15 positive crowding together. In that event the
stroke of the screed 2| may be decreased in length
if desired.
As shown in Fig. 7, wherein the channel bar
I20 is rigid with the hopper and the screed 2|0
20 is reciprooable, a spring 2|| disposed in a casing
2|2 which received telescopically the piston 2|3
of the eccentric rod 2|4, effects a cushioning of
blows or impacts of the screed 2|0 against the
material and thus permits the eccentric 2 l5 of the
25 drive shaft 2|6 to impart a longer stroke to the
rod 2|4 than would be desirable otherwise, but
crete equal substantially to the depth of the
layer of concrete which is to be deposited pro
gressively upon a pavement strip or other sur
face and that, therefore, a column of material
will extend from the upper level of the material
in the hopper to the surface of deposit and that
the treatment of concrete just prior to its dis
charge upon said surface occurs at a point or in
an area between the top and base of said column
and also that the treatment of the concrete mix
to change its condition must be effected prior to
its deposit.
_ The effect of the action of the treating mecha
nism between the ends of said column serves to
maintain all of said column disposed above the
zone of treatment to be maintained in motion so
the result would be practically the same as is
accomplished by the mechanism of Fig. 2 as de
scribed above.
The mechanism illustrated in Fig. 6 which may
30
be substituted for that shown in Fig. 2 comprises
that it cannot arch and thus become lodged in
the hopper.
In practice the hopper is maintained ?lled with
concrete mix to an average predetermined level
appreciably higher than the zone of treatment of
the opposed screeds 4B and 4|, the drive-shaft
42, two sets of eccentrics 43 and 44, respectively,
the mix as it is progressively discharged and this
rigid with said shaft 42 and which are disposed,
for example, so that the longest radial planes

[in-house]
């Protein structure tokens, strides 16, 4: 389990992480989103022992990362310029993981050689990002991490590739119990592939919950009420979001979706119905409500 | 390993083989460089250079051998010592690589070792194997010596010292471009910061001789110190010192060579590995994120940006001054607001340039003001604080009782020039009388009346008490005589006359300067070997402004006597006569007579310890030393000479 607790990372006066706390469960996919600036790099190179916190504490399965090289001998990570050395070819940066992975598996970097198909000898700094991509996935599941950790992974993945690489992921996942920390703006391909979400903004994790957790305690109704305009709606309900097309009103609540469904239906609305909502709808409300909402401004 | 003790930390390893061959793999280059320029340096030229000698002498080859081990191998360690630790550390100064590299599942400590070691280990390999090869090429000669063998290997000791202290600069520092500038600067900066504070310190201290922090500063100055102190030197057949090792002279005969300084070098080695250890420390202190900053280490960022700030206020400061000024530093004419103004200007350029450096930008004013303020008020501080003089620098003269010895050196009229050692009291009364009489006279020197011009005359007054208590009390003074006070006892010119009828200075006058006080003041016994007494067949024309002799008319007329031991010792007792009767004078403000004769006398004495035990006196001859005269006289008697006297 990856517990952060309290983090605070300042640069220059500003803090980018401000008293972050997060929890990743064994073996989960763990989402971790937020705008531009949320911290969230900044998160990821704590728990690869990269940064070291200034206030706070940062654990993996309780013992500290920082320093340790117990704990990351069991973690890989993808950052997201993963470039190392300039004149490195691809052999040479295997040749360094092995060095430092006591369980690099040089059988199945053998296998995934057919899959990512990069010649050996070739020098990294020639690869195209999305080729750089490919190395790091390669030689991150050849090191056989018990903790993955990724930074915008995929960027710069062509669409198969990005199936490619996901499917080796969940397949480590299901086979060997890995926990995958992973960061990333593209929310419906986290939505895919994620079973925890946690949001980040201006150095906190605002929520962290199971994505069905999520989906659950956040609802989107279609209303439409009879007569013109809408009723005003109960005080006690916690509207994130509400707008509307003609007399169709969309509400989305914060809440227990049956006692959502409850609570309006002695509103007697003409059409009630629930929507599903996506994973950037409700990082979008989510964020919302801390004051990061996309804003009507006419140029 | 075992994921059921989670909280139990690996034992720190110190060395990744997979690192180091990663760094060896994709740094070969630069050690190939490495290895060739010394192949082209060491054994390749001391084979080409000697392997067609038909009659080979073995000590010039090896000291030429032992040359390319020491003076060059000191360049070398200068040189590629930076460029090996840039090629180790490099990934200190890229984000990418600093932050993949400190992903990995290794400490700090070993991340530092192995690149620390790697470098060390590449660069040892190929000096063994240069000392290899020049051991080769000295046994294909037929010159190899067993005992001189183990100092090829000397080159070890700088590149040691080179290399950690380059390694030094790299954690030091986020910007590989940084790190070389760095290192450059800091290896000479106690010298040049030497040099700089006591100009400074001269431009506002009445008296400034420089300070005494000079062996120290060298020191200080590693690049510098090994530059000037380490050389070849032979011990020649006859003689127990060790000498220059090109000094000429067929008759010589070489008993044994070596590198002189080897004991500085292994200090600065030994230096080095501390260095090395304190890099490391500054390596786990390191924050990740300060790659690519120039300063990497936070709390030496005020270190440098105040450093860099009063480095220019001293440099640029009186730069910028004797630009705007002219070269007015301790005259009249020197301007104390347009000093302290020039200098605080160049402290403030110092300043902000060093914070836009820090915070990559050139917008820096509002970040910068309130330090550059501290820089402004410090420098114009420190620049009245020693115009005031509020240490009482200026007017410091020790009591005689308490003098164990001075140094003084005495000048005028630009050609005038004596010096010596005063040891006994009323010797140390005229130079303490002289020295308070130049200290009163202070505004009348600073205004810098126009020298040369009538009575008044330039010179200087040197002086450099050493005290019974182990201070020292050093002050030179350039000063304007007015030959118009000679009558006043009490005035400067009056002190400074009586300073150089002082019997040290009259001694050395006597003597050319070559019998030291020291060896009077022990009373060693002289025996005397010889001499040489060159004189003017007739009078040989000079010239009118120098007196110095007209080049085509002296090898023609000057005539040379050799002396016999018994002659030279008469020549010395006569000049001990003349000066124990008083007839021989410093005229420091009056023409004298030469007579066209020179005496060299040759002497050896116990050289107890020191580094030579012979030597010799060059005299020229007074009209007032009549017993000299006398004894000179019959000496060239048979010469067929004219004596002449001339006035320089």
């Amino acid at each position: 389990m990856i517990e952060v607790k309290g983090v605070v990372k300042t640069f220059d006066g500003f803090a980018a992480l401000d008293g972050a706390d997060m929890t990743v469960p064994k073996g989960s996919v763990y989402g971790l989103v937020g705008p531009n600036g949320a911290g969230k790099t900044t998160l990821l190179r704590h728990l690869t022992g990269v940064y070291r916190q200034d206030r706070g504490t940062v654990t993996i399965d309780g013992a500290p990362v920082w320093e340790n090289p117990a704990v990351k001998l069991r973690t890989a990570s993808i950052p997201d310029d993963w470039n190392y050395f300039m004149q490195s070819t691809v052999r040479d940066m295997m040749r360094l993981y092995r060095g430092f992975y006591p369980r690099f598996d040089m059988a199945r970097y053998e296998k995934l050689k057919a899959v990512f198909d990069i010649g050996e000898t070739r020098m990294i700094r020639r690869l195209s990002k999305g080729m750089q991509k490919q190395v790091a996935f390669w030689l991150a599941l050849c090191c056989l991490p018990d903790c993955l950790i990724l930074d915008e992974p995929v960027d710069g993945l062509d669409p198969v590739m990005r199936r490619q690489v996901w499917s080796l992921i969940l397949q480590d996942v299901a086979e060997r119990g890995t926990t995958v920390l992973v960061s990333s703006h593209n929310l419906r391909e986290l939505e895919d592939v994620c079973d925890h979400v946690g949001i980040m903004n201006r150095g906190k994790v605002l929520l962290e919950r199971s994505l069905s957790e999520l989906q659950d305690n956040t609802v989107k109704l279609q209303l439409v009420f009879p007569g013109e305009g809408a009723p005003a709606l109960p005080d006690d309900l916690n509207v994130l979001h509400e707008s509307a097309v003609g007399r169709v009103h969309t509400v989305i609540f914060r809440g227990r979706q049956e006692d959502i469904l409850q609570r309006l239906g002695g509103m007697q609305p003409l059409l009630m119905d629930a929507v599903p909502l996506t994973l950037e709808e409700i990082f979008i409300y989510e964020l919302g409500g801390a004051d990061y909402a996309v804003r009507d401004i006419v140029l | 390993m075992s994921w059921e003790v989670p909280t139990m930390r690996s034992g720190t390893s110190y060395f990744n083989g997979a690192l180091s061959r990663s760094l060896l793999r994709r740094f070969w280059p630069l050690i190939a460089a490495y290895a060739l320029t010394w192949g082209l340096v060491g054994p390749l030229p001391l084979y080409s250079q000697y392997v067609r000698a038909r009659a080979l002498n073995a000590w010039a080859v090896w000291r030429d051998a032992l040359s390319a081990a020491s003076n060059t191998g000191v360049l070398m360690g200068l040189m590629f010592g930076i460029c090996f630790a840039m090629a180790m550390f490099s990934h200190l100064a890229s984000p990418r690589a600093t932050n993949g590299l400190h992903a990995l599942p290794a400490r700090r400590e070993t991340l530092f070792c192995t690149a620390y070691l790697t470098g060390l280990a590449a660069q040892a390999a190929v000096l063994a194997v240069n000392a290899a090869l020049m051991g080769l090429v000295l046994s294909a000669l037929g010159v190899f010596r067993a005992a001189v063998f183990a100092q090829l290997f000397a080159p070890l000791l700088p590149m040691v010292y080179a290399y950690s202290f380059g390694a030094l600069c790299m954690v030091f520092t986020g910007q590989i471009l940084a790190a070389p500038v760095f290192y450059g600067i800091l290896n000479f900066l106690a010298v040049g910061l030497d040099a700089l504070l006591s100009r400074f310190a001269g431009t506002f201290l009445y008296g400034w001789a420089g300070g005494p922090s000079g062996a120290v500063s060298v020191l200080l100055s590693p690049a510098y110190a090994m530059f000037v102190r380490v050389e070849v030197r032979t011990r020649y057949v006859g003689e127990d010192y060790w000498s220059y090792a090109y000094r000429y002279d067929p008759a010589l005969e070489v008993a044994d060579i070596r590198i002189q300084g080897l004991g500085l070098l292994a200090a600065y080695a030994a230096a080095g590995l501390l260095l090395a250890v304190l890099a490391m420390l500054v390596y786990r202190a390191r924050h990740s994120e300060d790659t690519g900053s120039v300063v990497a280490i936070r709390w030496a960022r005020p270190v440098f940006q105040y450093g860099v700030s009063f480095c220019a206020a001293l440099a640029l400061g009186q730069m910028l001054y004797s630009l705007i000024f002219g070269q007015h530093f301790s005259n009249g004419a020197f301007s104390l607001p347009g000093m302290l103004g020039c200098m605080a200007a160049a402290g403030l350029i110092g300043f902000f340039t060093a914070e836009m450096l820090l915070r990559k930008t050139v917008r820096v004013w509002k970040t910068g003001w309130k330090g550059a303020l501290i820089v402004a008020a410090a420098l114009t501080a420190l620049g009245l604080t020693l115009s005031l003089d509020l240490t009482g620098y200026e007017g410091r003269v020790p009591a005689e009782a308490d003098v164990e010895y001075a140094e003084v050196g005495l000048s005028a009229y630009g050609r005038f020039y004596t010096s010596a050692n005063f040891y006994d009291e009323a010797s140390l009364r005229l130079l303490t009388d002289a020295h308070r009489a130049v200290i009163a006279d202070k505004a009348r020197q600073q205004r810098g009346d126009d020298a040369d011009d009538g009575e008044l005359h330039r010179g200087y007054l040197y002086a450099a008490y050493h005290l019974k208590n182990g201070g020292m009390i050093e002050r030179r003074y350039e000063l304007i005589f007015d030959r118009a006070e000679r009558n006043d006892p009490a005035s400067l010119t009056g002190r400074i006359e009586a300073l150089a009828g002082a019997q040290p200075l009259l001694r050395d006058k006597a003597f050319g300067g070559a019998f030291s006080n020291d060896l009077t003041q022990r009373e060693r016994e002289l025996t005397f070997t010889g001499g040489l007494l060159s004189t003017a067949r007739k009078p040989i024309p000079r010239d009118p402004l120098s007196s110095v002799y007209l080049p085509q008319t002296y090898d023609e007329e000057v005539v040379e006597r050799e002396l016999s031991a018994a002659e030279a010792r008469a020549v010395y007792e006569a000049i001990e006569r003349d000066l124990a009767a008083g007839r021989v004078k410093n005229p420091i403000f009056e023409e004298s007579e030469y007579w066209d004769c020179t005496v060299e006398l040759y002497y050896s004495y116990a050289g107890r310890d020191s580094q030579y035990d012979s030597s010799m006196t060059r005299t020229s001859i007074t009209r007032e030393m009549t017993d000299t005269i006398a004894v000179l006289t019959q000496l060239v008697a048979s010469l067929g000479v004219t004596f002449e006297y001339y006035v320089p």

of the axis of the shaft 42 meeting the circum
ference of the respective eccentrics are disposed
at right angles to each other, and two sets of
connecting rods 45 and 46, the set of the latter
40 by said eccentrics 43 being connected with the
ends of the screed 4|! and the other set of rods
46 connecting the eccentrics 44 with the screed
4|.
Assuming the strokes imparted to the screeds
45 40 and 4| to be one-half inch each, then they
would move relatively to each other a quarter of
an inch. If the shaft 42 is rotated at a speed of
1800 R. P. M. the material subjected to the action
of the screeds will be projected back and forth
50 with a violence such as would cause the aggre
gates to become closely huddled and the cement
mortar paste to be formed and properly dis
tributed through the mass.
In Fig. 8 there is illustrated another device for
effecting a violent shaking of concrete mix just
prior to discharge or delivery from the bottom
of a receptacle which consists of a bodily recip
rocable chute 4'| rigid with the screed 2| and
which is provided with inclined front and rear
60 Walls. The side walls of the chute 41 are dis
posed outwardly of the side walls 48 of the dis
charge end portion of the hopper. The ?exible
aprons 49 suspended from the front and rear
walls 50 of the discharge end portion of the
65 hopper prevent escape of material through the
gaps 5| between the front and rear walls of the
chute 41 and the lower ends of the front and
rear walls of the discharge spout.
Obviously, the angular relation of the front
70 and rear walls of the chute 41 may be changed